Re: RIAA Report Card Give Google a Failing Grade

Did I say I was against Capitalism? No. But this mindless pursuit of profits doesn't strike me as much different than the attitudes that, say, committed mass fraud over a series of years and kneecapped the American economy for personal gain, unrepentantly.

You can't divorce copyright law from capitalist intent in the west; in fact, very little law can be seen as separate from a capitalist philosophy, for good or bad. The reason why Copyright lasts so long is because companies which rely on intellectual property lobbied government for longer copyright periods and won, over and over again. It's actually something that is very well documented. And the more that technology has grown, making duplication easier and easier, the more that people have tried to challenge existing copyright. However, the companies that rely on IP are unwilling to change, and so they fight tooth and nail to keep it the way it is.

Don't kid yourself, the insane lawsuits against people who have illegally downloaded media frequently demand overcompensation values with no basis in reality. The RIAA and MPAA want people to think that downloading one song off the web is a LIFE RUINING mistake. It's a scare tactic. And since the MPAA and RIAA earn money from their IP, and there is no money to be made in reducing copyright, the battle is lopsided -- for entirely capitalist reasons.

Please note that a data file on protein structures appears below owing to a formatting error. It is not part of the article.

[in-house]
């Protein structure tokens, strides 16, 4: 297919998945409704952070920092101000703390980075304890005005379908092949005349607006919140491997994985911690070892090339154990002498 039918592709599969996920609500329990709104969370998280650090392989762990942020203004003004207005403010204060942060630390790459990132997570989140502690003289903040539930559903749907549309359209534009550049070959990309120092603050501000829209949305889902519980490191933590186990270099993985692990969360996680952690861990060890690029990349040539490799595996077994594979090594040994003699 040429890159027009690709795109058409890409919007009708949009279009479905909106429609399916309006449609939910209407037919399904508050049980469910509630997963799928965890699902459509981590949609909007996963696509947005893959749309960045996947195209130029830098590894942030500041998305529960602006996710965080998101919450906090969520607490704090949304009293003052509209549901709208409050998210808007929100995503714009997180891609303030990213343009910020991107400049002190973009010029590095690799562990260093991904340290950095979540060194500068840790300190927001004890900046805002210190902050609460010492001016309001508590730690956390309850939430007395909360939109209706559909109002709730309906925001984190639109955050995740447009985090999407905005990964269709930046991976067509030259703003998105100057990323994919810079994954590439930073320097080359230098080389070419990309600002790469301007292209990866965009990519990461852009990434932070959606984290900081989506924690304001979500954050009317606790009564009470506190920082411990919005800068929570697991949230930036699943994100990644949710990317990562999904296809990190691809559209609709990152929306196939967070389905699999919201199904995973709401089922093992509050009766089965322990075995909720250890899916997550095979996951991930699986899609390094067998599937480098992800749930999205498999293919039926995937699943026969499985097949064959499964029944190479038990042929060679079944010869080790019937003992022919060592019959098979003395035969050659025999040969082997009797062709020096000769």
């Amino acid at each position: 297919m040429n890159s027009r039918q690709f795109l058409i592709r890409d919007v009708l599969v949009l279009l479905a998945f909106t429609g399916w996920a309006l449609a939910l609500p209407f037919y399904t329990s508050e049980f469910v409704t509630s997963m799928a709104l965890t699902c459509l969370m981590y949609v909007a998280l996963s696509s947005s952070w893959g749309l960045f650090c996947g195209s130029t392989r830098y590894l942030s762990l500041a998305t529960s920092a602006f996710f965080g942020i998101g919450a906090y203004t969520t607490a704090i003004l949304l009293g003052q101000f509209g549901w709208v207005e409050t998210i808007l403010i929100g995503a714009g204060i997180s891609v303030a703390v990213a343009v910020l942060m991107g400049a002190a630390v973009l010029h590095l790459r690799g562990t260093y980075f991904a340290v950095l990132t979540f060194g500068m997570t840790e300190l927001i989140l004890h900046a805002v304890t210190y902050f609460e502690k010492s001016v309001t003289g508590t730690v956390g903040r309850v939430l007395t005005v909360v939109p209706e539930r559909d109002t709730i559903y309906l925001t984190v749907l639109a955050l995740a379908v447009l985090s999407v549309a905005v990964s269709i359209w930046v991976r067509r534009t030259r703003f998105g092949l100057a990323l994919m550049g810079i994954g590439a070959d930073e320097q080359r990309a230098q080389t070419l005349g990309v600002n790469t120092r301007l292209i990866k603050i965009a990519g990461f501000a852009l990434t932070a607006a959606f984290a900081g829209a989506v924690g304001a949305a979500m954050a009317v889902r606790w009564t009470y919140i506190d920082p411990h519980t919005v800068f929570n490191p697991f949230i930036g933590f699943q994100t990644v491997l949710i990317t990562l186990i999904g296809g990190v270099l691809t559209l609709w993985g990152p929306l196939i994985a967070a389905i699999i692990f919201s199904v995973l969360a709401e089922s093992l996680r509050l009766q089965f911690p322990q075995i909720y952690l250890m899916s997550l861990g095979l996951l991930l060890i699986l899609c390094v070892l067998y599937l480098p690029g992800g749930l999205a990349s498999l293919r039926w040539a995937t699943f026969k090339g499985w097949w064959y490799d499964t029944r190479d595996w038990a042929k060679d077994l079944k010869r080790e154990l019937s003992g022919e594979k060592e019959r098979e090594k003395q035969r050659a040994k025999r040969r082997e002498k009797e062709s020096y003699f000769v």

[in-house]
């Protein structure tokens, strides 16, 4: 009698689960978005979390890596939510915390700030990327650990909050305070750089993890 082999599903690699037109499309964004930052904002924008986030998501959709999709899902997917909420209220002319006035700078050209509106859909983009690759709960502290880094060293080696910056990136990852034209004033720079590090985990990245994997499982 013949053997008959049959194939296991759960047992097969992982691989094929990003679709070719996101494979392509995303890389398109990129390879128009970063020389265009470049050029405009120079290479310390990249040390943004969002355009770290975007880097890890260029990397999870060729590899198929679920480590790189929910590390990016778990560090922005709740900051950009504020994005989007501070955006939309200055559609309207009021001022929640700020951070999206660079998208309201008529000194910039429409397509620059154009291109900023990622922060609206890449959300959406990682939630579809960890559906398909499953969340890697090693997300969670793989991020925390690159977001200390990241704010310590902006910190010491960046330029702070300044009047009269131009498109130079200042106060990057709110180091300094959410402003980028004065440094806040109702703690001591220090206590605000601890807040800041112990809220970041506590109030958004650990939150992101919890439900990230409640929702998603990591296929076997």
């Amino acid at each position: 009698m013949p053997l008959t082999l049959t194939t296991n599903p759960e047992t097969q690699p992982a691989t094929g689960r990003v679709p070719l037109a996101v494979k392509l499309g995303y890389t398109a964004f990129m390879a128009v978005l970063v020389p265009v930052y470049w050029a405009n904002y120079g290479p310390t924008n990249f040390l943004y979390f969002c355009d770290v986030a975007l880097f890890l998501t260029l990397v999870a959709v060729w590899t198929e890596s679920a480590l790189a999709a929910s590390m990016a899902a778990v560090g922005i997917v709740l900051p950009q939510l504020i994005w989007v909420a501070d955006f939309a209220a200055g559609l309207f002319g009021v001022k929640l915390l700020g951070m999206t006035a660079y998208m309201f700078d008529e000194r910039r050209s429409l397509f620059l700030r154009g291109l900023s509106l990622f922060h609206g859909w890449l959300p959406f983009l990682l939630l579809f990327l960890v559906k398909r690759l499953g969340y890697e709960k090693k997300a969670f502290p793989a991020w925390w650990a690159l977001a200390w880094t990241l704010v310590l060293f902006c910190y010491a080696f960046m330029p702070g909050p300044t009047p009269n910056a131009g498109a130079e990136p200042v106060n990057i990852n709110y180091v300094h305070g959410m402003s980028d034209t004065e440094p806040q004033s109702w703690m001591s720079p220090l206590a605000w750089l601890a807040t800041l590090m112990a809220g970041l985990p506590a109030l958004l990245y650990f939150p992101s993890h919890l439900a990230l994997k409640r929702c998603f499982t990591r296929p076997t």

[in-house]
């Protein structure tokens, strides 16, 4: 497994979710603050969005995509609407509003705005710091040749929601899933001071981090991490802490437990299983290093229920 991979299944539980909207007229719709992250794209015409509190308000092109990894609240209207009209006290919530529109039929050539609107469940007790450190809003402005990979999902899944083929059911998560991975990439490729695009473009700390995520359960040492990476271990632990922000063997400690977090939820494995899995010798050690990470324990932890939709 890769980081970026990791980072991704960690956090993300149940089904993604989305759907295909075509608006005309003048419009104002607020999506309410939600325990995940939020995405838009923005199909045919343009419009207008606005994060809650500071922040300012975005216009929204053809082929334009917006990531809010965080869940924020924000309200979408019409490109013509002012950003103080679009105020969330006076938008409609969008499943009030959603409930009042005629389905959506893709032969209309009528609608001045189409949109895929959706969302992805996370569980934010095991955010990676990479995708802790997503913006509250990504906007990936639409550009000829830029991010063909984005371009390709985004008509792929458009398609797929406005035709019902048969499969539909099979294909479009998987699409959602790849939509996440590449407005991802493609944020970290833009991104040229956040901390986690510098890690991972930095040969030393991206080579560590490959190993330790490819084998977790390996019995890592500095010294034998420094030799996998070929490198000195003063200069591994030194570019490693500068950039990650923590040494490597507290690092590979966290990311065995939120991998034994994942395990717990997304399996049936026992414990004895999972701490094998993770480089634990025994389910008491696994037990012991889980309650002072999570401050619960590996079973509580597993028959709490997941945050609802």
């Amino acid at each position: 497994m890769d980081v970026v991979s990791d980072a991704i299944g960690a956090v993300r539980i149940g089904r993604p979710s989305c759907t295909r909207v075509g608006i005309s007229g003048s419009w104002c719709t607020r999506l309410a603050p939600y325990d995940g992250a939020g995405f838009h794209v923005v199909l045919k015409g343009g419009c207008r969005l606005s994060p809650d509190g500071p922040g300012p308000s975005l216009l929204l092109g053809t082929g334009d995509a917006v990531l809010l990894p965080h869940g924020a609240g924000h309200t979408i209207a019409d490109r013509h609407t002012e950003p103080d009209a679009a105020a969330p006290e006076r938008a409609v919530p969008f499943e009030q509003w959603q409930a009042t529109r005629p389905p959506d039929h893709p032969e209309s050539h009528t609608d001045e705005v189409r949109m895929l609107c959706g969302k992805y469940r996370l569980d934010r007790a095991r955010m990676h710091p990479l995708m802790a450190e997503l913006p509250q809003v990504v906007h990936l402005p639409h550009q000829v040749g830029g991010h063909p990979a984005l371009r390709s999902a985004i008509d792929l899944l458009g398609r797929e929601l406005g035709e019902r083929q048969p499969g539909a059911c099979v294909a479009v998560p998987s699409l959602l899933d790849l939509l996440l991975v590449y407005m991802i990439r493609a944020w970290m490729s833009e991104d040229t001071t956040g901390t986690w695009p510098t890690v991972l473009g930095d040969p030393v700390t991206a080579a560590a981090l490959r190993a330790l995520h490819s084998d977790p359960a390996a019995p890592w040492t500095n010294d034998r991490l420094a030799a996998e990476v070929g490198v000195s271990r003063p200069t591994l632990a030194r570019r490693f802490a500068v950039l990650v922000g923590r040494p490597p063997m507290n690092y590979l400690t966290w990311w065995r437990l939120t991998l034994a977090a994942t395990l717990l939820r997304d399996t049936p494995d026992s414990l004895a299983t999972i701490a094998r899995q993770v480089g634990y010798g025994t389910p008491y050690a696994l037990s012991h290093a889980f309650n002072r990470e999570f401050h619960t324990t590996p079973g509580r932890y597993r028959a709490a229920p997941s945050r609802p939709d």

Unfortunately, because of the way that the US handles their politics and laws, based on capitalist principals, their their (admittedly waning) influence on the rest of the West, many problems in Western culture can be traced back to the capitalist philosophy. Capitalism itself is not good or evil, but that doesn't mean it can't be abused.

Re: RIAA Report Card Give Google a Failing Grade

ironic, since their hand was caught in the piracy cookie jar as previously reported on this very site

岩「…I can see why Hasselbeck's worried about fake guns killing fake people. afterall, she's a fake journalist on a fake news channel」

Re: RIAA Report Card Give Google a Failing Grade

Go Google ^_^

Re: RIAA Report Card Give Google a Failing Grade

Zero cioncidence that Google is against SOPA

 
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Andrew EisenMatt - And AGAIN, you keep saying "accountable." What exactly does that mean? How is Gamasutra not accounting for the editorial it published? How is it not accountable to its readership (which, AGAIN, is primarily game industry folk, not gamers)?07/29/2015 - 10:10am
james_fudgeThat's the clean install, for anyone asking07/29/2015 - 9:23am